This year has been very different from any other, and learners have had to quickly adapt during this unprecedented time of COVID-19.
As the lockdown periods continue to be extended Access Skills has decided to survey some of our learners to find out their experience of studying in these challenging times.
We thought you might be interested in what they said.
What is the best thing about studying through COVID-19?
Our respondents were quite positive about studying throughout the pandemic and the time they have suddenly gained to focus on studying. One learner said, “When I have time off work there is nothing else to do but study; Covid has allowed me time to focus”, and another learner echoed this, “I’m learning more as I’m able to concentrate without disruptions”.
What is the most challenging aspect?
Adapting to learning changes and barriers as a result of COVID-19 has been something learners have had to do very quickly. One learner emphasised that the most challenging aspect has been “balancing stressful work with studying”, while another learner added “juggling work and study with staff issues”.
When your home becomes all-consuming for your job and personal life, this can become a challenge for learners, particularly one learner who explained they were “trying to find time whilst managing home responsibilities” and another who found it difficult “not being able to seek support from my colleagues”.
What is the biggest difference?
Learning amidst a pandemic means we are having to rely more and more on technology, whilst still requiring support and guidance from others. Our learners reported that the new ways of working such as training by Zoom, are very different, but not so difficult and have some advantages. It is not a surprise that some learners suggested that the biggest difference for them has been the lack of physical connection with others, but heartening to hear that other contact, such as specialist Facebook pages, have provided much needed support with others who were sharing the same experiences.
What helps you to stay organised with your studies?
Having good organisational skills always helps effective learning and avoid added unnecessary stress. Learner’s commented on the importance of time management in staying organised and being positive about the effect the pandemic has had on their organisation skills. “I have a goal in sight. I am very focused anyway, but COVID has made me more structured”.
How do you ensure to “switch off” from studying?
Amongst answers such as sleeping and spending time with family, the overwhelming view from our learners is that there needs to be a clear separation of learning and living your normal life. One learner said “I only study in my home office and when I am finished I close the door” while another makes sure to “put everything away and have a nice relaxing bath”.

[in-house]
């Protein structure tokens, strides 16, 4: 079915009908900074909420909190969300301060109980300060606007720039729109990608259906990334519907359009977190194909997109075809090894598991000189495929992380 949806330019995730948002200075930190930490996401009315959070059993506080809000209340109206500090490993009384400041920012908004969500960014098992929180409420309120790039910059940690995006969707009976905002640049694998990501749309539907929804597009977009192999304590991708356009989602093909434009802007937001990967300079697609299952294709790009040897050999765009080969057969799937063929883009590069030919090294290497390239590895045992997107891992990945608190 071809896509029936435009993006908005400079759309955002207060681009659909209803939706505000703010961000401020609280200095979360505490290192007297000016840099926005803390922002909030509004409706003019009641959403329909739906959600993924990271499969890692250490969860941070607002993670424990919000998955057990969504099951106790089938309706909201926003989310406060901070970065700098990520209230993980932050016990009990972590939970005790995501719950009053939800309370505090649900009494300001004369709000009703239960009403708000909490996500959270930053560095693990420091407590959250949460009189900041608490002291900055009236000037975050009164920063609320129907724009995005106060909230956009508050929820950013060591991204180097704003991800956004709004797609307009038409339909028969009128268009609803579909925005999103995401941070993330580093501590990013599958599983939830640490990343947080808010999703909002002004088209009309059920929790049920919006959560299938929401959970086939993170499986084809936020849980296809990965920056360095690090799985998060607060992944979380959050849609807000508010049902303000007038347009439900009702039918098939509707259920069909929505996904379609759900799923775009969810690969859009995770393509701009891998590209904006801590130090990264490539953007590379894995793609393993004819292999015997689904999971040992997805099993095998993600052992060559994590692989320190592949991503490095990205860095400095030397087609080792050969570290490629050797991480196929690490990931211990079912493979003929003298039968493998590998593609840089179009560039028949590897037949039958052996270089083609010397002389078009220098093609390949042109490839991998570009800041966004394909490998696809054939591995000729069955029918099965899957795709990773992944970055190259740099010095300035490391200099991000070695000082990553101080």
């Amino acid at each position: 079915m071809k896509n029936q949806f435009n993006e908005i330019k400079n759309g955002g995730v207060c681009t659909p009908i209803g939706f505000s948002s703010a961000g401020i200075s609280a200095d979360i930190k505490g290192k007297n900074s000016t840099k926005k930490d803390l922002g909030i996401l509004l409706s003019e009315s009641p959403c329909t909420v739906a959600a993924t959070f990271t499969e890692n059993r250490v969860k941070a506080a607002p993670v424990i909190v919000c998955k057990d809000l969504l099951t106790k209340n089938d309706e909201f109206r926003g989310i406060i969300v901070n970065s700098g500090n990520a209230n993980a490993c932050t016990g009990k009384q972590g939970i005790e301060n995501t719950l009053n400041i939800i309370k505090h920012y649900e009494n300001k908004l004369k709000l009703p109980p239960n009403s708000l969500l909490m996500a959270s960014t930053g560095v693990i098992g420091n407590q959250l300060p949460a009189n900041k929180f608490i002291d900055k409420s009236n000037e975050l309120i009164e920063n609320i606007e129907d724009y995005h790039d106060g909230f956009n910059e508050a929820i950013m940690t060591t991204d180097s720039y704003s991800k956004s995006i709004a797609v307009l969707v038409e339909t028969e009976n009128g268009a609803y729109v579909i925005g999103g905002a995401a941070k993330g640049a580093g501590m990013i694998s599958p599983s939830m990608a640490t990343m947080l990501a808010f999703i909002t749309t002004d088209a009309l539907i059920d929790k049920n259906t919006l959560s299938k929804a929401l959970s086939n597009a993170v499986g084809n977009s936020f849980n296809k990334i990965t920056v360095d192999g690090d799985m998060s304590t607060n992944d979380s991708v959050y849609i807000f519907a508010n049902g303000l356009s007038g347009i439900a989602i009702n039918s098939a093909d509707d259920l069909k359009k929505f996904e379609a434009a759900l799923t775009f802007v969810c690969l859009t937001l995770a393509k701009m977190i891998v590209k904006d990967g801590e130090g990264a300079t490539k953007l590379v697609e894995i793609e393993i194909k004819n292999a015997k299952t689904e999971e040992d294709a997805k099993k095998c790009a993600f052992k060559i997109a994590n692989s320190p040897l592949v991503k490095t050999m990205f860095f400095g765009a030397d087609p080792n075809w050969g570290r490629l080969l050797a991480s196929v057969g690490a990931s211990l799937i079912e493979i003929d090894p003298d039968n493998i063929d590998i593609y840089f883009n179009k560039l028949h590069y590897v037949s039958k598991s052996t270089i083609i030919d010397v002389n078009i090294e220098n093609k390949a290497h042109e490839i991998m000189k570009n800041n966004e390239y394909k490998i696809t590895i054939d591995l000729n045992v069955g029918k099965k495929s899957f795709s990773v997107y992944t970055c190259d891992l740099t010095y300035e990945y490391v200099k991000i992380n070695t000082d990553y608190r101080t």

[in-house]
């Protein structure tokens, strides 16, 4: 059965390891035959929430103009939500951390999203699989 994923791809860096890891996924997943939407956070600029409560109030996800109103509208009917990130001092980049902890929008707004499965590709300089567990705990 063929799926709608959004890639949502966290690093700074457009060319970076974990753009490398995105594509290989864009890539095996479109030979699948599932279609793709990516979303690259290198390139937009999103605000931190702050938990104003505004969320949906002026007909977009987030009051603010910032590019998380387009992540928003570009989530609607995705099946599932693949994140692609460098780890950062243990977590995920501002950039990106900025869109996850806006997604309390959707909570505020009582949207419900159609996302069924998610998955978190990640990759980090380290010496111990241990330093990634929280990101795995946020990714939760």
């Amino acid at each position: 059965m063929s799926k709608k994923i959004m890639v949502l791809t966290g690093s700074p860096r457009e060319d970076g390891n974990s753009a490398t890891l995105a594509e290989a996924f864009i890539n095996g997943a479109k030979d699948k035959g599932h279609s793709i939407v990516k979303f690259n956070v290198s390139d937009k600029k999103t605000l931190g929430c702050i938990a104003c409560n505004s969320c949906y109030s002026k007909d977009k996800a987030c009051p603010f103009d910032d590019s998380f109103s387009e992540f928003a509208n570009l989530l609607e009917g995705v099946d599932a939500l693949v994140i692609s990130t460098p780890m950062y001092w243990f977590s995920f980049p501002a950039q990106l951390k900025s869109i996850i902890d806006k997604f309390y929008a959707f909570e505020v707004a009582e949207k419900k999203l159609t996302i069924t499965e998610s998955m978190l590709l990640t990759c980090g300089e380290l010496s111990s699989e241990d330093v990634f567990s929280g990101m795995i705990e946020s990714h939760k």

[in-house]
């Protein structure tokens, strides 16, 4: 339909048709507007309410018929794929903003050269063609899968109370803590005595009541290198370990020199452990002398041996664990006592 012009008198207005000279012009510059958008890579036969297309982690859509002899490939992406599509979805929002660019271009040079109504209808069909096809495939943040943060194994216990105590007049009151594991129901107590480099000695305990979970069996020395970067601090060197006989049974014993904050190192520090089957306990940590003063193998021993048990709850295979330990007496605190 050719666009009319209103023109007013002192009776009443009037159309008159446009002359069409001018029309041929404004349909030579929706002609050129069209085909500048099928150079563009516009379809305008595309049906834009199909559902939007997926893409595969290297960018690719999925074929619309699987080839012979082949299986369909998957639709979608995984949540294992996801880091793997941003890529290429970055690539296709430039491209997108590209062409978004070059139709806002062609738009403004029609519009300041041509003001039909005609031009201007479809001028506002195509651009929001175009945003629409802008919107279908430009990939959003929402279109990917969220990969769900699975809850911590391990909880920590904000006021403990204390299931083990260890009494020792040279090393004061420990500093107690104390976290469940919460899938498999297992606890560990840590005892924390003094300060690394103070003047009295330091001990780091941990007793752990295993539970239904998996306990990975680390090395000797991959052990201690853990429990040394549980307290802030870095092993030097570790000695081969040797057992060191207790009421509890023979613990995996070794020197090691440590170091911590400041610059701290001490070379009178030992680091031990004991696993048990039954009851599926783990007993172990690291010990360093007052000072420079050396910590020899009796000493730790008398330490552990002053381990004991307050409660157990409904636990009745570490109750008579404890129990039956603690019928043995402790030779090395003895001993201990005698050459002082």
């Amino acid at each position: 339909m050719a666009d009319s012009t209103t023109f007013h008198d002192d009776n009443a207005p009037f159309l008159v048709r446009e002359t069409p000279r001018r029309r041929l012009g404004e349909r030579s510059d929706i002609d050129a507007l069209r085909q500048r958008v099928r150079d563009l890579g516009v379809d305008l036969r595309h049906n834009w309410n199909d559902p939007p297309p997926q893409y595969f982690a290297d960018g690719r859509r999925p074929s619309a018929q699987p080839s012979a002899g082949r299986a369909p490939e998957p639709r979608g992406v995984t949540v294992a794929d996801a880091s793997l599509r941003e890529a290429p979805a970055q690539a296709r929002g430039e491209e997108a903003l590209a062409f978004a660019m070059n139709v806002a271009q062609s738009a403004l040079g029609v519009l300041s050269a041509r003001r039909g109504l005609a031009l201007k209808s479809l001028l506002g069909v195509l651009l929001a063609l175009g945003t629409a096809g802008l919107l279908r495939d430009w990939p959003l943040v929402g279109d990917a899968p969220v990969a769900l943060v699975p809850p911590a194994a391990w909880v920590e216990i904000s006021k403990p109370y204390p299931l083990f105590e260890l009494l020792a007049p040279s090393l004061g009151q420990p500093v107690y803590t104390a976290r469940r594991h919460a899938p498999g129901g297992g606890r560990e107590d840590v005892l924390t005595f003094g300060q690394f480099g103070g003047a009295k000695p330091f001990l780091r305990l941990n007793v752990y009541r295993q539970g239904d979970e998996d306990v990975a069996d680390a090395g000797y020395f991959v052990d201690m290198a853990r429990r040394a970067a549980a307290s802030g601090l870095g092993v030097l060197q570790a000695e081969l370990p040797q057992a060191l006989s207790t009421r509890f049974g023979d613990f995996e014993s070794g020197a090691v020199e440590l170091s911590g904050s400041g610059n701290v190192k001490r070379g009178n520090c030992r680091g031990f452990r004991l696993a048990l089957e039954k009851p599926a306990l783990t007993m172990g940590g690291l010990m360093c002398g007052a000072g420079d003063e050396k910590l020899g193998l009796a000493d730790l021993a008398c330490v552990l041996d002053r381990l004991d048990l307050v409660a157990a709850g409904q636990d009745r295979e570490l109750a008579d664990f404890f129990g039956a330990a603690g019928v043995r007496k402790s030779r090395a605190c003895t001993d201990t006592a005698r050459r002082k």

How do you stay motivated and productive?
Learners commented that it’s difficult at times to keep motivated and productive during the pandemic, yet there were also some positives. Some have clear goals and remain focused on these, while others report that they are “eager to learn more but hope that end goals are near”.
Another learner, referring to keeping motivated and productive, emphasised the appreciation of getting an assignment back with positive feedback, noting this recognition as a driver.
What helps you to remain connected to others?
Physical contact, from a warm handshake or sympathetic hug to a congratulatory pat on the back, are all important human experiences. With this temporarily taken away, we are constantly having to find new ways to feel connected. The advice of one learner was to connect with staff and motivate each other using all the channels available. Learners suggested “It’s hard to stay connected when you have a demanding workload, but many have chosen to network through social media and LinkedIn, and were enthusiastic about the value of this.
What are your top coping tips for studying during the pandemic?
At the top of the list was the advice of self-care, with one learner advising to practise mindfulness and get outdoors. As another learner puts it, “Stay calm and always smile and laugh!” and another emphasised to “make yourself a study space and use only that, it becomes a safe place”.
Sharing their studying tip regarding switching between assignments, another learner said, “If I find I’m struggling with one, I like to have a break and do a different one and then go back”.
Despite all the challenges, the crisis has provided the opportunity for more flexible learning solutions that make better use of distance learning and digital tools such as webinars and E-learning.
Access Skills, values all its learners and employer client relationships and have been determined to continue to provide support effectively throughout the Covid-19 period. Our Track record and feedback from learners about supporting learning programmes flexibly and remotely gives confidence that our learners personal development and qualification ambitions will continue to be met.